Ah, first love. There’s nothing quite like it. Do you remember yours and how dramatic it was? If you think you and your beau have been through some tough sh*t, it’s nothing compared to the relationship woes depicted in this new Netflix series.
Netflix’ upcoming British thriller, The Innocents, follows the story of two teenagers—June (played by Sorcha Groundsell), and Harry (played by Percelle Ascott)—who decides to run away together to escape their messed-up family lives; June from her restrictive father, while Harry, from a somewhat broken home. Sounds familiar? Well, if you think it sounds suspiciously like that other hit, The End of the F*cking World, you can’t be more wrong. Two teenagers out on a you-and-me-against-the-world adventure is where the resemblance between the shows end. The overall tone and cinematography of this new show is more eerie and serious. As for the supernatural aspect, there are some similarities with Sense 8. Yep, that’s right, The Innocents could be your average young adult story, except it’s actually a sci-fi romantic coming-of-age.
Unlike other young lovers who take off with no concrete plans except hit the open road, the two soon found themselves in a situation much, much bigger than themselves, and certainly more complicated than looking for shelter or money, or surviving the streets—June’s shape-shifting abilities, which either of them were previously unaware of. Immediately, the young couple’s newfound freedom was put to a halt when a mysterious man tried to kidnap June for her “gift.” We then discover that the man was sent by a Professor (played by Guy Pierce) to retrieve and bring June to Norway, where he runs a home for the few women with similar abilities—including June’s mom—to “cure” them of their “illness.” Guy Pierce’s performance shone, as we’re left questioning the professor’s true intent for the rest of the series.
Meanwhile, Sorcha and Percelle’s on-screen chemistry was undeniable, and we learn to root for them despite some moments which can be credited to youth carelessness and naiveté. When we are introduced to the leading characters early on in the show, they were already madly in love with each other. In fact, their love—bordering on overly-cheesy at times—seemed like the ominous theme of the season. “Out of everyone I’ve ever met, I choose you, June McDaniel,” Harry constantly reassures her shape-shifting girlfriend, whose teenage identity crisis becomes all too literal at times.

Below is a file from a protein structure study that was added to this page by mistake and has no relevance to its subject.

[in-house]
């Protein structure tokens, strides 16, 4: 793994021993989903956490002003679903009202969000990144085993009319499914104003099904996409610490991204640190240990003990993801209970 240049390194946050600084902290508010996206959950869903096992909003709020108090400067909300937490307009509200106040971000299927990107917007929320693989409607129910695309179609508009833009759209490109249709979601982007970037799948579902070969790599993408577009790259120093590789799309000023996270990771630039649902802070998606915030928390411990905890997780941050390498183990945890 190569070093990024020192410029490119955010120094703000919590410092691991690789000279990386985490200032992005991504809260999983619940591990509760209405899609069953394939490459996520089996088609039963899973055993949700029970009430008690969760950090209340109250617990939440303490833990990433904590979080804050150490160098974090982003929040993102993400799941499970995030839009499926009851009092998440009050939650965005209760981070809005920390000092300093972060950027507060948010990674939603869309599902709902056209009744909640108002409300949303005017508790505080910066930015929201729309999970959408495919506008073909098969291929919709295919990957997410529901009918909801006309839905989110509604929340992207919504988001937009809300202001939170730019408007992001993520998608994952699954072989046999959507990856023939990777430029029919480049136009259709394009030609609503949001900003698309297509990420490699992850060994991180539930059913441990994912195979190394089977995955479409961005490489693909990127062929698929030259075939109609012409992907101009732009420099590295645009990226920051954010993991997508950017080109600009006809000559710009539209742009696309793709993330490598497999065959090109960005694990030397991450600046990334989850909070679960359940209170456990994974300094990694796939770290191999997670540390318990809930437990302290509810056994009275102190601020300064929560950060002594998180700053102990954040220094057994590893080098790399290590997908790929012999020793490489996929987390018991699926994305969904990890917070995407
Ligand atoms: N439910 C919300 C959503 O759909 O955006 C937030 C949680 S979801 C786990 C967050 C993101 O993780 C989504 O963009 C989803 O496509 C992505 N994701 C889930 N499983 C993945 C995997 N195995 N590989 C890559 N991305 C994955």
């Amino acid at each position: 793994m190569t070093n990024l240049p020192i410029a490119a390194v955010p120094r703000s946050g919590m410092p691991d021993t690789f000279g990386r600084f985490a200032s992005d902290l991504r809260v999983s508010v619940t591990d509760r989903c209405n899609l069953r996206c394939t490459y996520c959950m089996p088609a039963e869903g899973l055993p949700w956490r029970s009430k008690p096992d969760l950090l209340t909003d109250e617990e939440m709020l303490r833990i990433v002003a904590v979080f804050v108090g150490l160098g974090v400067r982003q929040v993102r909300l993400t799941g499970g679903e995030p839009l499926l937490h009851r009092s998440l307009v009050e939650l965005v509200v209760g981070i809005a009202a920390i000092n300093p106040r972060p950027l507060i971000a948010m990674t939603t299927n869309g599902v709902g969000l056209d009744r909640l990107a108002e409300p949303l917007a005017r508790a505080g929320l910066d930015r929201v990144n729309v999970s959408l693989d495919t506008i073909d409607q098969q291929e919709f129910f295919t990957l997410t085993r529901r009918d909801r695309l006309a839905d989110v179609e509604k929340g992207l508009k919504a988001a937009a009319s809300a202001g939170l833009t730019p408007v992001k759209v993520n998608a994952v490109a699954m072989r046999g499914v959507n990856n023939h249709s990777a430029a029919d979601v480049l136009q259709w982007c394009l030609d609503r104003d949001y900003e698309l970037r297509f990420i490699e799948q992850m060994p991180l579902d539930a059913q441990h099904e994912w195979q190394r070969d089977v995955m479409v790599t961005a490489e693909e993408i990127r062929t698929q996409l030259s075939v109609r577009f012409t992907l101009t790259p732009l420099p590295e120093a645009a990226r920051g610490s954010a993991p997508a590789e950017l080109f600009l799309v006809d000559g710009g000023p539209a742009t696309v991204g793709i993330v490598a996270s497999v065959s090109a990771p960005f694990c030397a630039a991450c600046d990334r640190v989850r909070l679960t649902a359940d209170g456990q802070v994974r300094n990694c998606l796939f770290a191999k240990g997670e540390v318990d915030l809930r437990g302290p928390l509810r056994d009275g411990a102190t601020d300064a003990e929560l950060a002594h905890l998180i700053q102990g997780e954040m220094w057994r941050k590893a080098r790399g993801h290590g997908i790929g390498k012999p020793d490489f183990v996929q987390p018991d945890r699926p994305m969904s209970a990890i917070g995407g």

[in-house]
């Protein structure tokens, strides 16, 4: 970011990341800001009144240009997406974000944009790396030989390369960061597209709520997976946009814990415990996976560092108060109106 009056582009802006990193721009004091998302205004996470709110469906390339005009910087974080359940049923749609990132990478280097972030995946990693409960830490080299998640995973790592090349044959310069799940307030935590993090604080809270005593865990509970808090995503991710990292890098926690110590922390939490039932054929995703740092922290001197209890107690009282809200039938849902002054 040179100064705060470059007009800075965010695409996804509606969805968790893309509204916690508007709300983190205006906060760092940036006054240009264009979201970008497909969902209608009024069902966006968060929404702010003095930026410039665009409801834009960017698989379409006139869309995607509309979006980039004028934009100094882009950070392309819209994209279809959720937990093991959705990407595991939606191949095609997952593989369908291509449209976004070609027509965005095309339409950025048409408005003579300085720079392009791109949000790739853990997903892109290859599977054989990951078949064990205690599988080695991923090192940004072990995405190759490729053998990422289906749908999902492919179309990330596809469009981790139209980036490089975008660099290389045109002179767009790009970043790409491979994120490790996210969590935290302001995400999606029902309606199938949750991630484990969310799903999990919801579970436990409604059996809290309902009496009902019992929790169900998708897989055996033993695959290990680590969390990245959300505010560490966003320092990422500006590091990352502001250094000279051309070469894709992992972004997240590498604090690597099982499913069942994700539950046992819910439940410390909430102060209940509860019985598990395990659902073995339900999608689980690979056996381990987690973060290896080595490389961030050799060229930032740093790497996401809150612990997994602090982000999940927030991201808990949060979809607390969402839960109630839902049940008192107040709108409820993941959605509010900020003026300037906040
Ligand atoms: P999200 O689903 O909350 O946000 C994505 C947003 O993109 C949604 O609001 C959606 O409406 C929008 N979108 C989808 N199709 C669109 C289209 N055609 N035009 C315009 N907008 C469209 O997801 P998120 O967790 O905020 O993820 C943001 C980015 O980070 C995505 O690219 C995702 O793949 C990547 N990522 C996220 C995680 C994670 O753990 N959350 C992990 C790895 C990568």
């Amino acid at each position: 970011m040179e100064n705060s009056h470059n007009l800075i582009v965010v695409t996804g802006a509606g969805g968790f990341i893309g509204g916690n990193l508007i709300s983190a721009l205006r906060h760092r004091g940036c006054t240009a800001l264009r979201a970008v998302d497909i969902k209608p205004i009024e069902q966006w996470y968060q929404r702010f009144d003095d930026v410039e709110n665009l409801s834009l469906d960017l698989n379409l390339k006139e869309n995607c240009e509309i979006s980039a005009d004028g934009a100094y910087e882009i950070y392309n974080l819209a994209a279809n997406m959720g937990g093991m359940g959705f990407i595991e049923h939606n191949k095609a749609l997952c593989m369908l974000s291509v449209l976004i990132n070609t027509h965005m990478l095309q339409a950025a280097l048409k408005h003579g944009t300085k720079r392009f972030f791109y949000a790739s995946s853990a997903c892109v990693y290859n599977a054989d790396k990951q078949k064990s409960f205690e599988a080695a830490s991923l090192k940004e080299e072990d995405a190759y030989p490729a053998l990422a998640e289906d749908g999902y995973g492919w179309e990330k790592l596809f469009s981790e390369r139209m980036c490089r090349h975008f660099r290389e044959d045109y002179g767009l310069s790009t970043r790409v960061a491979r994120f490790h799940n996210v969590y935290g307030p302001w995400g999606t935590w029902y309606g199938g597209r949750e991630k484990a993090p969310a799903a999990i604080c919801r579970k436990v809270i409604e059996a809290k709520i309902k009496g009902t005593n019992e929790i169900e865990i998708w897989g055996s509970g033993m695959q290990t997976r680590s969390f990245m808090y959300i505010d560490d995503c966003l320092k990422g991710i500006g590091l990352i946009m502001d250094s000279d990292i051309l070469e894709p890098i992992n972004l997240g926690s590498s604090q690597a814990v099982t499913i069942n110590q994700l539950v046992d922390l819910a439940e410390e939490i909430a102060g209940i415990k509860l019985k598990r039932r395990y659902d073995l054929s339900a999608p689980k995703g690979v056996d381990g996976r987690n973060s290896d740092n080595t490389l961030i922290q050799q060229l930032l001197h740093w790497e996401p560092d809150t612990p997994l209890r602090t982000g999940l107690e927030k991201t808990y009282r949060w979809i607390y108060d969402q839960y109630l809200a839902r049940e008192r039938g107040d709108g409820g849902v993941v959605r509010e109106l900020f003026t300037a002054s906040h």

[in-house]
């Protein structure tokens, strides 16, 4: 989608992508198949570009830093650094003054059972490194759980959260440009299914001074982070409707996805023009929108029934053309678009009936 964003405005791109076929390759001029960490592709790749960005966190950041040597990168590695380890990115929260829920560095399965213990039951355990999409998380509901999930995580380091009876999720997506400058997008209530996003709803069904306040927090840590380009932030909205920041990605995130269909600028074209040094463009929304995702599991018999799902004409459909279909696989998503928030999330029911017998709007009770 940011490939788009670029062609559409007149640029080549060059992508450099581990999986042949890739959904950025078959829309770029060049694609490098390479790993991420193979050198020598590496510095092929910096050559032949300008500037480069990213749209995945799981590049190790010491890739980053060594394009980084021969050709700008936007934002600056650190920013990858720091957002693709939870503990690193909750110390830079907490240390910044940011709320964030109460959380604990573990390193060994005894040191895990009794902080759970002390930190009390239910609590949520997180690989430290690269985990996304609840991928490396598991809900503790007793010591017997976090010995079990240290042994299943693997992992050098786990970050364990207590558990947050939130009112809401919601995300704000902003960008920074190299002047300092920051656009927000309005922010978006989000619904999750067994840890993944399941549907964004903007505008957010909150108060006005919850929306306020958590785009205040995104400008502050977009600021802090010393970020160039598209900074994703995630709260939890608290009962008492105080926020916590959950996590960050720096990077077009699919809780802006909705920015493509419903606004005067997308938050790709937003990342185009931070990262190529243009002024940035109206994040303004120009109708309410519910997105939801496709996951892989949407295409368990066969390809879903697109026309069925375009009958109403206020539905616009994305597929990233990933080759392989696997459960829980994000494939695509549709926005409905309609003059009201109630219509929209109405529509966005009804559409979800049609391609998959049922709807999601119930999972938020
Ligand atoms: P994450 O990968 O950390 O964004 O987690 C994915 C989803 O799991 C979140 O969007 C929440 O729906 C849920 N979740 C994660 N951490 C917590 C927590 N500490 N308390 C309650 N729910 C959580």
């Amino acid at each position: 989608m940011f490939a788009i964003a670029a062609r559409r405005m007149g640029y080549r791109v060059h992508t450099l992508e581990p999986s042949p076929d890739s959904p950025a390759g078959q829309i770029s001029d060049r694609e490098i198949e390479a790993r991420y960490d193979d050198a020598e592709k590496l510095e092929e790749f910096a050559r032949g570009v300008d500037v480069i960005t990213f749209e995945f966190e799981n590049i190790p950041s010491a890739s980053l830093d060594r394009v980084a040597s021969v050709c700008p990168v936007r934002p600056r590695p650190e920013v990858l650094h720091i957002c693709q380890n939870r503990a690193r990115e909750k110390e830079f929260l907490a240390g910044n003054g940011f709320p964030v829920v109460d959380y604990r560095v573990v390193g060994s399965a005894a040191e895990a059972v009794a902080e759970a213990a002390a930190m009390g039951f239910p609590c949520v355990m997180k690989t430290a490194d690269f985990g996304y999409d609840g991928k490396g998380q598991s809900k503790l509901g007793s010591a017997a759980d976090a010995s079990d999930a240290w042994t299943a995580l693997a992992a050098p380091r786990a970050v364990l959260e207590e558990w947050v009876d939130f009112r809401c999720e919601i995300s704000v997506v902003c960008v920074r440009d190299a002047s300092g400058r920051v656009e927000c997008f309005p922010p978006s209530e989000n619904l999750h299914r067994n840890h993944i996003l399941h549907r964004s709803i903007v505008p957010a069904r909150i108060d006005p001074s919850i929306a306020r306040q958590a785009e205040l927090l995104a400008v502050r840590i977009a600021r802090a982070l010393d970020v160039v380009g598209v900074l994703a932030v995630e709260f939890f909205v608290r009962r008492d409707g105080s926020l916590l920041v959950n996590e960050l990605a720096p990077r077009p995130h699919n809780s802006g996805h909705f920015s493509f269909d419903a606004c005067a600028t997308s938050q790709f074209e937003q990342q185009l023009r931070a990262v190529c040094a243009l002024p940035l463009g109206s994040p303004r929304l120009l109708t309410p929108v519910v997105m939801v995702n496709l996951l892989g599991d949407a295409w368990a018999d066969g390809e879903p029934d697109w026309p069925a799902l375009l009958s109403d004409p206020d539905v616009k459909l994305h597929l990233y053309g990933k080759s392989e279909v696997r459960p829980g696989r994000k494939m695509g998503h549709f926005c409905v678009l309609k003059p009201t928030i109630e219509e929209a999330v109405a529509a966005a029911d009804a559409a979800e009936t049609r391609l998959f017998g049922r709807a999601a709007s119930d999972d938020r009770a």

The show is commendable too, for having strong female characters. Though June’s gullibility and her being overly dependent on Harry to keep her on the right track can get frustrating sometimes (again, we can credit that to her naiveté and the fact that she was sheltered her entire life), she eventually came on her own, and was able to show the audience what really made her special. Moreover, for the other shape-shifting women under the professor’s care, for a while, the story line circled around the tension among them vying for the professor’s attention—but eventually, redeeming moments prevailed in the show as well.
Though I think the lengthy eight episodes, almost an hour each, could be considerably reduced to exclude unnecessary moments, overall, The Innocents is a must-see for aficionados of the romantic sci-fi trope. And though it might center on young love, its themes are certainly not limited to young adults. Oh, and that cliffhanger in the last episode should be enough reason for you to stick it out until the end.
Watch the trailer below and make sure to catch it on Netflix on Aug. 24.
Art by Marian Hukom
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